I would think like most anything, the more volume the fixed cost per item goes down. As far as profit I have no idea, I only mentioned revenue, however if you are correct and it is $50 per person our Gov is really reaming the citizens.

I wonder, in his interview he mentioned the cost is insignificant, but has no idea what that cost is. Additionally he is saying that we have the money to pay for it, but does not say where it comes from. A lot of broad strokes with no real info so far on this one.

Mister-Jr
06-07-2011, 03:31 PM
It cannot and will not be done for $17.50 per test. If private employers are paying between $35 and $50, who really believes the State is going to get a deal like that.

Scott is just making Florida's government bigger.

SWFL_F1sh0n
06-07-2011, 03:33 PM
It cannot and will not be done for $17.50 per test. If private employers are paying between $35 and $50, who really believes the State is going to get a deal like that.

Scott is just making Florida's government bigger.

More than just making the government bigger, he is using tax funds that we pay to fund his old business. It is Ethically wrong and he is doing if off the backs to taxpayers.

DrSnook
06-07-2011, 03:42 PM
It cannot and will not be done for $17.50 per test. If private employers are paying between $35 and $50, who really believes the State is going to get a deal like that.

Scott is just making Florida's government bigger.

LMAO, now you are worried about gov't getting bigger...

Mister-Jr
06-07-2011, 03:50 PM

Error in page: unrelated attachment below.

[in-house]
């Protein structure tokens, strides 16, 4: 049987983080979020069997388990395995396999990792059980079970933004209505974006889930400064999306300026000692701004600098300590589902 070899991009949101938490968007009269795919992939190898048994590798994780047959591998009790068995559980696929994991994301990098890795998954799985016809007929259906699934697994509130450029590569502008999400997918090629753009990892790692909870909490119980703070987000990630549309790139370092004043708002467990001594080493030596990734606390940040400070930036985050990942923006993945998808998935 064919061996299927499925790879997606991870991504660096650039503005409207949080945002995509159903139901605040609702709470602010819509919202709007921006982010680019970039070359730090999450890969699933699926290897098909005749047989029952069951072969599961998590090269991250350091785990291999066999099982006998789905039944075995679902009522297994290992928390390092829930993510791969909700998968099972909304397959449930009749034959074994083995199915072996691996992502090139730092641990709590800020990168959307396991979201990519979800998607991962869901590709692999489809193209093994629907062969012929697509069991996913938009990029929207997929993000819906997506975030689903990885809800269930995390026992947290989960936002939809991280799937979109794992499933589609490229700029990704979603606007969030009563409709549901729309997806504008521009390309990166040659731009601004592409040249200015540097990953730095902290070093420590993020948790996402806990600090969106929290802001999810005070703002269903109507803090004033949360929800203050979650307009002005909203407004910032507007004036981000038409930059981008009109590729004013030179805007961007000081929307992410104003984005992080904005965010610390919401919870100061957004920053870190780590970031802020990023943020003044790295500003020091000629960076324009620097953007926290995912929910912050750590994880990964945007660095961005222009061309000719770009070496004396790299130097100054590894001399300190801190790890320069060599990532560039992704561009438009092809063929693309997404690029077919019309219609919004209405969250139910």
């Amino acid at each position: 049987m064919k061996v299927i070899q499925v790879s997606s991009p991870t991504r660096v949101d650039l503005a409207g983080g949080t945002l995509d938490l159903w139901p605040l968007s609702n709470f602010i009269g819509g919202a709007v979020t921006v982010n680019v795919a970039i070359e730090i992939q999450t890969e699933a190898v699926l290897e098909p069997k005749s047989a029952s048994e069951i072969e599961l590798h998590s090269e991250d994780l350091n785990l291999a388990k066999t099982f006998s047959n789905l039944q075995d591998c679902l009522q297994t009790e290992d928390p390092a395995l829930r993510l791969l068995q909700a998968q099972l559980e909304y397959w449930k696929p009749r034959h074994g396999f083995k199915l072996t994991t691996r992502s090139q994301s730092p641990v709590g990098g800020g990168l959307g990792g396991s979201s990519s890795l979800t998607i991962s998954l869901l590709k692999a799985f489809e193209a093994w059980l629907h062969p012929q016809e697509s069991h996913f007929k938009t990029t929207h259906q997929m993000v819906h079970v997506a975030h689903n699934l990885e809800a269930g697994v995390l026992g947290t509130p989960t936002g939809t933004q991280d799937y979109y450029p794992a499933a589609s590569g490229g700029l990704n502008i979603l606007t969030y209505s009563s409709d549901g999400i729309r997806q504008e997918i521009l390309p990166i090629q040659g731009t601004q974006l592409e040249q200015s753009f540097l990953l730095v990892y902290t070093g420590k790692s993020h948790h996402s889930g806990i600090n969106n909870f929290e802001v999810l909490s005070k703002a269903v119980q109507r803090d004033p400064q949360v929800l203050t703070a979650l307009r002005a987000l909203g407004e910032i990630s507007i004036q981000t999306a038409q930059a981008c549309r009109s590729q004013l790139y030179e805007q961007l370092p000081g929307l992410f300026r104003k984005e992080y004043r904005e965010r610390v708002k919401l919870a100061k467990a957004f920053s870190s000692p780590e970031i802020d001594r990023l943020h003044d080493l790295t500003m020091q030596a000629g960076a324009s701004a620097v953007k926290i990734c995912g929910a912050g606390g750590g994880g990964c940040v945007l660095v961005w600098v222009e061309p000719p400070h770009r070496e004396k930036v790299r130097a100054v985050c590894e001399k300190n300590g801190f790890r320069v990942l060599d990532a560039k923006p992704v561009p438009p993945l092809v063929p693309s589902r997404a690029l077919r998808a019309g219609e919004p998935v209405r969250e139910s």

LMAO, now you are worried about gov't getting bigger...

It kind of makes you feel foolish for voting for him, doesn't it?

SWFL_F1sh0n
06-07-2011, 03:52 PM
If he's like me, it is having more control over people and infringing on their personal liberties that I disagree with. Who will make the judgement that someone is a drunk and should be removed from Medicaid/Welfare? Whom is to decide that you are a prescription drug addict if you have a valid prescription and should be removed? How many lawsuits will people bring against the state for discrimination?

The ACLU has already sued the State for the State employee mandate, I am sure another suit will follow shortly.

From all accounts this will be shot down by the Supreme court, with more tax $'s wasted trying to support/defend the law.

Regardless, where are the job's Scott?

Mister-Jr
06-07-2011, 04:11 PM
Scott is a carpet bagger shyster who could care less about the State of Florida. He bought the election in hopes of improving his image as a shyster, but according to the polls it's not working very well.

razorreilly09
06-07-2011, 04:37 PM
I would think like most anything, the more volume the fixed cost per item goes down. As far as profit I have no idea, I only mentioned revenue, however if you are correct and it is $50 per person our Gov is really reaming the citizens.

Man, I thought I was tuff on the guy

heathen
06-07-2011, 05:46 PM
I would agree (and thought so myself) with this same mentality, but the statement facts that the tests will cost between $15 and $25 which if found negative the recipient would be reimbursed. How can profits, if any, be made off of that little of cost?